She blurted out: “Oh my God, no!” (Later she couldn’t believe she said it in front of him.)

The reason: While a beautiful song, it weighed down the book at that point in the action and needed to be replaced with something that advanced the action, he told her.

“That night was a really tough night,” she says. “I cried in my costume. But Casey was right. He was totally right. He kept throwing me in that deep end.”

As for getting married, well, why not? Blickenstaff and Rohlfing, an entertainment lawyer, had been dating for years, and their families were going to be in town for the opening of “Something Rotten!” anyway.

“It’s a second marriage, and neither of us wanted to do a big thing, so we said, let’s just do it now. It was exactly what I wanted — it was a very authentic experience. My parents were there, my brother was there, Nicholas’ mom was there, our dearest friends.”

She’s now proud stepmother to two sons, ages 14 and 11.

Talk about a concentrated rush of excitement: She awoke after her opening-night party to get ready for her wedding. In a way, having both events at the same time helped her cope.

“When this” — she points to her dressing room — “started getting overwhelming, I would think about the wedding. When the wedding would start to get overwhelming, I would think about this. I was able to juggle those two things and escape to both of them.”


Now, as far as that bag from Dan Pessano goes: Let’s watch Blickenstaff open it. She takes out two travel-size Cabbage Patch dolls. Both are tied up with small bits of rope, and both have tape affixed to their mouths.

They look like something that would be confiscated for evidence in an episode of “CSI.”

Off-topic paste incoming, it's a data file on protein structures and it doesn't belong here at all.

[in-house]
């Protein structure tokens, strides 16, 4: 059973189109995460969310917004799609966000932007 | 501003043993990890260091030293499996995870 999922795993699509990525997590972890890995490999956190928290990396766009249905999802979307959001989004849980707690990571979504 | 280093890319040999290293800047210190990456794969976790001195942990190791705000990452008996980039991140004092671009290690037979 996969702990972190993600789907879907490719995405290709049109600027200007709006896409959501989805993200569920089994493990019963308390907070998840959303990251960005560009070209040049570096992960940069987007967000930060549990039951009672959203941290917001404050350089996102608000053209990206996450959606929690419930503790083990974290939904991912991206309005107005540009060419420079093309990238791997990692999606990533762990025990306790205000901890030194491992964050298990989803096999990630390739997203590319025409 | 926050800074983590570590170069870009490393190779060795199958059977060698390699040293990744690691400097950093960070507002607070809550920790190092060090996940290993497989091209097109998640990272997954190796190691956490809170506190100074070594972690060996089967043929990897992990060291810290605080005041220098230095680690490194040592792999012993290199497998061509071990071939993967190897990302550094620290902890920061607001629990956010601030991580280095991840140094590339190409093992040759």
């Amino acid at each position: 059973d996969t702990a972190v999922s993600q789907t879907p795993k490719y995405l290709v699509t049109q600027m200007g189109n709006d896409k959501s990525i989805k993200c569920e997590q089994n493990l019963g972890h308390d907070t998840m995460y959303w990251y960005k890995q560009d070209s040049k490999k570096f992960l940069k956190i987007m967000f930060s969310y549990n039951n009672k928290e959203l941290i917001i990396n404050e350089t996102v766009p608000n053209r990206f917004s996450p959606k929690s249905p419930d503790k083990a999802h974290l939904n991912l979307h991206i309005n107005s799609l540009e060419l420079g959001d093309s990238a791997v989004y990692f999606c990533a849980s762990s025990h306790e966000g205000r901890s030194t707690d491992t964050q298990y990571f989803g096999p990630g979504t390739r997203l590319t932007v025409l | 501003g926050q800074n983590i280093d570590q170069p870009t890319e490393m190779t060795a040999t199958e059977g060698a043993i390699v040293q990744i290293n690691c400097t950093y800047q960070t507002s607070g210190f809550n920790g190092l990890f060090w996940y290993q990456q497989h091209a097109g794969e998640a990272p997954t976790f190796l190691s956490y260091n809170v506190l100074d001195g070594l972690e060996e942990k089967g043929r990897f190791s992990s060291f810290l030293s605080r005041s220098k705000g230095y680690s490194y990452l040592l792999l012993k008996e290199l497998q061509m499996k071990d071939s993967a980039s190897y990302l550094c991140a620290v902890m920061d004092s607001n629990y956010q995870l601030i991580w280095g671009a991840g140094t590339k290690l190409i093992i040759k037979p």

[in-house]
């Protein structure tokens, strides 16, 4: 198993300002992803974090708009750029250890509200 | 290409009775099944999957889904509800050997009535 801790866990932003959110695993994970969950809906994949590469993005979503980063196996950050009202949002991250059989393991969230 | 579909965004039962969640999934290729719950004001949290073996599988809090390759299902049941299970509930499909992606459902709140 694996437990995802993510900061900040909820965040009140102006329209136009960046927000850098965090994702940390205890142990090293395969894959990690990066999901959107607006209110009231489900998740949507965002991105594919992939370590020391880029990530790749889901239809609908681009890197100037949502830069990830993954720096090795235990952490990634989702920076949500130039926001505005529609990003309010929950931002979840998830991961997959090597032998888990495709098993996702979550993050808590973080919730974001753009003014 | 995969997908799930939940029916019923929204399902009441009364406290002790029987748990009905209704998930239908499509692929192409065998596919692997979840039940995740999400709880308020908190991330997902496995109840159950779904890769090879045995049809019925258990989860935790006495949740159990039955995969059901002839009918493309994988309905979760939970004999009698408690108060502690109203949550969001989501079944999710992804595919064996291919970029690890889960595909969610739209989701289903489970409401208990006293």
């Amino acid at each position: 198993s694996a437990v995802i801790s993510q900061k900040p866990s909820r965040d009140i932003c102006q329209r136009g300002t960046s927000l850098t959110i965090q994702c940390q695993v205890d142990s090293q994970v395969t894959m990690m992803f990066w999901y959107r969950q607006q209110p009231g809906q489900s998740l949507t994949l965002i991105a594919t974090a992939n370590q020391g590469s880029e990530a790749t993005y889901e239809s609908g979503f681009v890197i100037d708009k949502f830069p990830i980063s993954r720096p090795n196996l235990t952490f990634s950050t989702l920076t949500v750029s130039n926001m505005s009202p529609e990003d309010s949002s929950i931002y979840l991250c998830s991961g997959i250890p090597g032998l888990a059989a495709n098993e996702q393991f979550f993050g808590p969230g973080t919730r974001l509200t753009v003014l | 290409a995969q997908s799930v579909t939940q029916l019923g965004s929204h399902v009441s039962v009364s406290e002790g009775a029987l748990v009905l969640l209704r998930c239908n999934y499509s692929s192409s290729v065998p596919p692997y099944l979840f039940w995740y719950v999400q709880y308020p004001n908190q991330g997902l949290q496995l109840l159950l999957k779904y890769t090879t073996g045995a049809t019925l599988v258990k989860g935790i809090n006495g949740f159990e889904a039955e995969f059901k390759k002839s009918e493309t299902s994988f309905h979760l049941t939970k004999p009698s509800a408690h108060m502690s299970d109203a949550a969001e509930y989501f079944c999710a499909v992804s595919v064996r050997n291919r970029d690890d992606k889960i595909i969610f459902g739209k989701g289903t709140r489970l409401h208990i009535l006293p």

I’m glad I was carrying the poor stuffed creatures in my checked baggage and didn’t have to explain them to airport security.

Here’s the back story: When Blickenstaff played Annie at GCP, it was smack in the middle of Cabbage Patch fever. The girls in the cast obsessed about their individual dolls. As Warbucks, Pessano had a lot of time to kill backstage during the first act, and he started hiding the dolls — to the delight and faux terror of the girls.

He had a key to the soda machine, and one time he removed the drinks and put in the dolls instead so their little faces could be seen through the display windows.

Pessano sent her a doll for the opening of “[title of show],” too.

He remembers that when he made it back to New York for that show — in which his name is actually part of the lyrics — Blickenstaff spotted him in the audience. When she took her bow, she made eye contact with him and waved. It brought him to tears. It’s those little things that can get to Pessano the most. He brought a doll, but she gave him a bigger gift.

He hopes to get back to New York to see “Something Rotten!” in June.

I’m glad that in very special cases, yes, I do deliver.